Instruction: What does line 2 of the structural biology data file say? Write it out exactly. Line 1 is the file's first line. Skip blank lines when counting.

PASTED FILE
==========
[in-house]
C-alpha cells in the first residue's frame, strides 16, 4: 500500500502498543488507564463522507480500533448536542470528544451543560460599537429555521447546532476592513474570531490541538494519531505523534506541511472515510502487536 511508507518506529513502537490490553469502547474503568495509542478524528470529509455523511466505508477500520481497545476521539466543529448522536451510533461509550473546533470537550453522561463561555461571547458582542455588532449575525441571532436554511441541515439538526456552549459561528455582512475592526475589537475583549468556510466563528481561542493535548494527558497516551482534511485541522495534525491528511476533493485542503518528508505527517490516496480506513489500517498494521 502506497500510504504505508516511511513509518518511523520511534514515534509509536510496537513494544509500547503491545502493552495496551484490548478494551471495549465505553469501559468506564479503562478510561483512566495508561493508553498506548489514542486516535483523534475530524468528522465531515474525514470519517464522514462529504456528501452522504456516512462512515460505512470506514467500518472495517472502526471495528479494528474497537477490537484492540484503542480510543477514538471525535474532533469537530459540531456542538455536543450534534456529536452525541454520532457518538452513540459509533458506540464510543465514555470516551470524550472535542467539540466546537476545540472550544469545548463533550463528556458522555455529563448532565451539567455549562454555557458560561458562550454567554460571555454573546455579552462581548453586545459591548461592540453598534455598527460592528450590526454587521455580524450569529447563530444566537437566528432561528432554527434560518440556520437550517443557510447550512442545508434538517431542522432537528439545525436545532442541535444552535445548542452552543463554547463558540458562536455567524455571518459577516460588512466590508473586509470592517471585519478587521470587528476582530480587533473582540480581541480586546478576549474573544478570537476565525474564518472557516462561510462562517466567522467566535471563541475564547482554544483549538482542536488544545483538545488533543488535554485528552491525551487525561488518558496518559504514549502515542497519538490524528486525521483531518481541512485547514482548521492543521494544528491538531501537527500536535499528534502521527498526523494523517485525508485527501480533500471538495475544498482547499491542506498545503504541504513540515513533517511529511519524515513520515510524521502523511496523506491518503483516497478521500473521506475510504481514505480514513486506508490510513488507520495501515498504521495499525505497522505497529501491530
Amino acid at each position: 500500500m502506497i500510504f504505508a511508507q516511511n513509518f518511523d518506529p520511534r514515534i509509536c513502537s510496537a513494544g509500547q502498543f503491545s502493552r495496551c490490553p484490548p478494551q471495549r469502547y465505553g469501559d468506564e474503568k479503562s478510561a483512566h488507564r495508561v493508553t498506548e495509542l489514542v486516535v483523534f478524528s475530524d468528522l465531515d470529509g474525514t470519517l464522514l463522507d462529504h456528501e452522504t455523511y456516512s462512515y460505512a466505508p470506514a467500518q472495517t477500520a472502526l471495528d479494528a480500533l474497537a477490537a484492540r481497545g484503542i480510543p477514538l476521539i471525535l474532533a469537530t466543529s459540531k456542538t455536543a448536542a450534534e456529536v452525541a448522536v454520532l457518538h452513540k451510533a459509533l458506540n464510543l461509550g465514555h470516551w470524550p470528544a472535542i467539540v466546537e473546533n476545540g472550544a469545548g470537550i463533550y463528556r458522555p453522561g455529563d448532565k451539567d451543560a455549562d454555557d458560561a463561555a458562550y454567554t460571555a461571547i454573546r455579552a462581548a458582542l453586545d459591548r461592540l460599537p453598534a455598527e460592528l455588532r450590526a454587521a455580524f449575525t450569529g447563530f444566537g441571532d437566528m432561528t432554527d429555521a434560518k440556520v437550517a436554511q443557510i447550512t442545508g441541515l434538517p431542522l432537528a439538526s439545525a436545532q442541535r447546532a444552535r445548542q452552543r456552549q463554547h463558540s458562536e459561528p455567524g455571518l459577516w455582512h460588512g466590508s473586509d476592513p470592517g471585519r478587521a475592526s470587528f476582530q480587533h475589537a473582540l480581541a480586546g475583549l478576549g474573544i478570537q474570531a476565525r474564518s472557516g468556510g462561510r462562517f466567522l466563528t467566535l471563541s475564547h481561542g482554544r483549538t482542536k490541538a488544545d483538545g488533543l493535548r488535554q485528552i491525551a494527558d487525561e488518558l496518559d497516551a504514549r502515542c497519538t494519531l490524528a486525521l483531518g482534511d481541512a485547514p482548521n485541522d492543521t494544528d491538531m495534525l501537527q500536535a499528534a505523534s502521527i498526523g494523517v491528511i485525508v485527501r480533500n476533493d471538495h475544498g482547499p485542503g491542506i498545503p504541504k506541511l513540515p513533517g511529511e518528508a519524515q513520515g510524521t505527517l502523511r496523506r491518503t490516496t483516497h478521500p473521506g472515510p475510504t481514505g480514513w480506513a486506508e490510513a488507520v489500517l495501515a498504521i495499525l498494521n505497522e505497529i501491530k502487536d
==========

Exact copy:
C-alpha cells in the first residue's frame, strides 16, 4: 500500500502498543488507564463522507480500533448536542470528544451543560460599537429555521447546532476592513474570531490541538494519531505523534506541511472515510502487536 511508507518506529513502537490490553469502547474503568495509542478524528470529509455523511466505508477500520481497545476521539466543529448522536451510533461509550473546533470537550453522561463561555461571547458582542455588532449575525441571532436554511441541515439538526456552549459561528455582512475592526475589537475583549468556510466563528481561542493535548494527558497516551482534511485541522495534525491528511476533493485542503518528508505527517490516496480506513489500517498494521 502506497500510504504505508516511511513509518518511523520511534514515534509509536510496537513494544509500547503491545502493552495496551484490548478494551471495549465505553469501559468506564479503562478510561483512566495508561493508553498506548489514542486516535483523534475530524468528522465531515474525514470519517464522514462529504456528501452522504456516512462512515460505512470506514467500518472495517472502526471495528479494528474497537477490537484492540484503542480510543477514538471525535474532533469537530459540531456542538455536543450534534456529536452525541454520532457518538452513540459509533458506540464510543465514555470516551470524550472535542467539540466546537476545540472550544469545548463533550463528556458522555455529563448532565451539567455549562454555557458560561458562550454567554460571555454573546455579552462581548453586545459591548461592540453598534455598527460592528450590526454587521455580524450569529447563530444566537437566528432561528432554527434560518440556520437550517443557510447550512442545508434538517431542522432537528439545525436545532442541535444552535445548542452552543463554547463558540458562536455567524455571518459577516460588512466590508473586509470592517471585519478587521470587528476582530480587533473582540480581541480586546478576549474573544478570537476565525474564518472557516462561510462562517466567522467566535471563541475564547482554544483549538482542536488544545483538545488533543488535554485528552491525551487525561488518558496518559504514549502515542497519538490524528486525521483531518481541512485547514482548521492543521494544528491538531501537527500536535499528534502521527498526523494523517485525508485527501480533500471538495475544498482547499491542506498545503504541504513540515513533517511529511519524515513520515510524521502523511496523506491518503483516497478521500473521506475510504481514505480514513486506508490510513488507520495501515498504521495499525505497522505497529501491530